Heshan de Silva, is the CEO of VenCap, a venture capital fund invested in 17,000 businesses. De Silva first tried his hand at business with less than $200 and has built a multi-million dollar enterprise over the last seven years. The portfolio of companies under the De Silva Group spans various sectors including commodities, technology, renewable energy, insurance and agribusiness. In 2008, De Silva was selected by the US Congress as one of Kenya’s Brightest Young Leaders. The university dropout seeks to use his businesses to reduce poverty in Kenya from 60% to 40% over the next five years.
- What was your first job?
I made coffee when I was 17. I had a job at the university in Miami and I was making lattes and cappuccinos and espressos for people. I was earning US$6.50 an hour
- Who has had the biggest impact on your career and why?
I think seeing how my partners work in New York inspires me. They look at numbers as just that and they have no emotions tied to money. Having that attitude is brilliant when you are running a business.
- What parts of your job keep you awake at night?
Nothing. Honestly, I believe that if you are unable to sleep at night because of worries then you are not doing it correctly. If you are doing it correctly then you have planned for it, you know what is going to happen and how you are going to fix it. If you don’t plan correctly, you will have those sleepless nights.
- What are the top reasons why you have been successful in business?
I am very good at reading people’s body language. I can ask you a question and see how your mouth opens or your eyes widen, how you are sitting and how you place your arms. Everything means something… 80% of what we say isn’t coming from our mouths, it comes from our bodies and how we react. If you can read that and know what it means, it’s gold.
- What are the best things about your country?
The opportunities… it is incredible that a kid who has no university degree can rise so quickly. What a great country Kenya is; the opportunities here are unlimited.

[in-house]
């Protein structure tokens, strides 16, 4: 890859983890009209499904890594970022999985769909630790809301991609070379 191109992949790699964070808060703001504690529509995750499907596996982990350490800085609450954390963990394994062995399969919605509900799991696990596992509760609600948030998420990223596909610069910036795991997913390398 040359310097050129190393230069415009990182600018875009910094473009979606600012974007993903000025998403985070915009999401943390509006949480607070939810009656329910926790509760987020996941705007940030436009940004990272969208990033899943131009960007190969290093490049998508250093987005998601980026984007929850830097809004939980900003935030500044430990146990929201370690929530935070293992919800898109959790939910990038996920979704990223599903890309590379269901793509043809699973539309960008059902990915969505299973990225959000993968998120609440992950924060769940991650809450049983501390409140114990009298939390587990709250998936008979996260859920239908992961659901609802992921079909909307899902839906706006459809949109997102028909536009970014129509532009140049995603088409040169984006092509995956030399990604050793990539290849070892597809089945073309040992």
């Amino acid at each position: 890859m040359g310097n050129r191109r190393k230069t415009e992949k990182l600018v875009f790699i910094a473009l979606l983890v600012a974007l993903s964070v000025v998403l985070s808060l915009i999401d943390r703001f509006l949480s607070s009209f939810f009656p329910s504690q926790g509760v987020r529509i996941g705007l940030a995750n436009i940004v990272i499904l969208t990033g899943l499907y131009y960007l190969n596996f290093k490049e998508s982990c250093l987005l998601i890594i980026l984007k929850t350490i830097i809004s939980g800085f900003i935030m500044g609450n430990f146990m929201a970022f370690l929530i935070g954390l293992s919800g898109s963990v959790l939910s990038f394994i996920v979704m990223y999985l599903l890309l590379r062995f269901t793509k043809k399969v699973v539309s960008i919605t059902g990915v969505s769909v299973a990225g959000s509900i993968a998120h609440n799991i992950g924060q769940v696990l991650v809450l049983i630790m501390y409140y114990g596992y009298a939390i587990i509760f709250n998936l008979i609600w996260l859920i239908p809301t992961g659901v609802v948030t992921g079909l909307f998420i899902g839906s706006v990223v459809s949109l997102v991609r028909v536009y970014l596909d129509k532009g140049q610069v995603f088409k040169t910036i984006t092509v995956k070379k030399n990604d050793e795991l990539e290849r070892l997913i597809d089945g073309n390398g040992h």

- And the worst?
I can’t say that. I am very close with our president and I can’t say anything bad about our country. I believe that if you are going to say something bad about a place, you should accompany that criticism with a solution. If you don’t have a solution, don’t complain.
- Your future career plans?
I want to keep growing our businesses. I never get tired of it. I want to be better every night than I was in the morning. I am addicted to work. I love it. I wake up at 5am and I feel like I have woken up too late because work is that much fun. The goals are limitless. I set ridiculous goals for myself.
- How do you relax?
Yoga every morning from 6am-7:30am. On the weekend I like to have a takeaway and watch a movie with my girlfriend. I have just got into Downton Abbey (British TV series).
- What is your message to Africa’s young aspiring businesspeople and entrepreneurs?
The first thing is to identify an actual need. Don’t wait for financing. Plug in with what you have and address that need. Build a business and the money will follow. The youth make a mistake when they view money as the main goal of doing business. Money should never be the goal when you are in business. It should be about how you are going to grow the business and scale within your means. You will find that money will follow. If your aim is to be a billionaire, you are not going to get there. If your aim is to impact thousands of people with a product and you can actually do that, you will get there. Always look to scale and you will find that success will follow you.
- How can Africa realise its full potential?
I saw something really interesting that Strive Masiyiwa (founder and chairman of Econoet Wireless) said. He was saying we should change the perception that money in Africa and business is done by the old guard. The truth is we have 5,000 millionaires in Kenya and that number is set to rise to 15,000 within the next 10 years. That is not only old people making money. We need to stop making excuses and saying that certain things are reserved for the old and find ways to plug into what is currently existing. It is so rare in a lifetime… to be in a continent that is about to explode, a continent that is going to grow so fast. What a [continent] we are sitting in right now. Why should we sit back and wait for handouts when we can actually do something and grow with it.
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Originally posted 2015-08-10 14:23:10.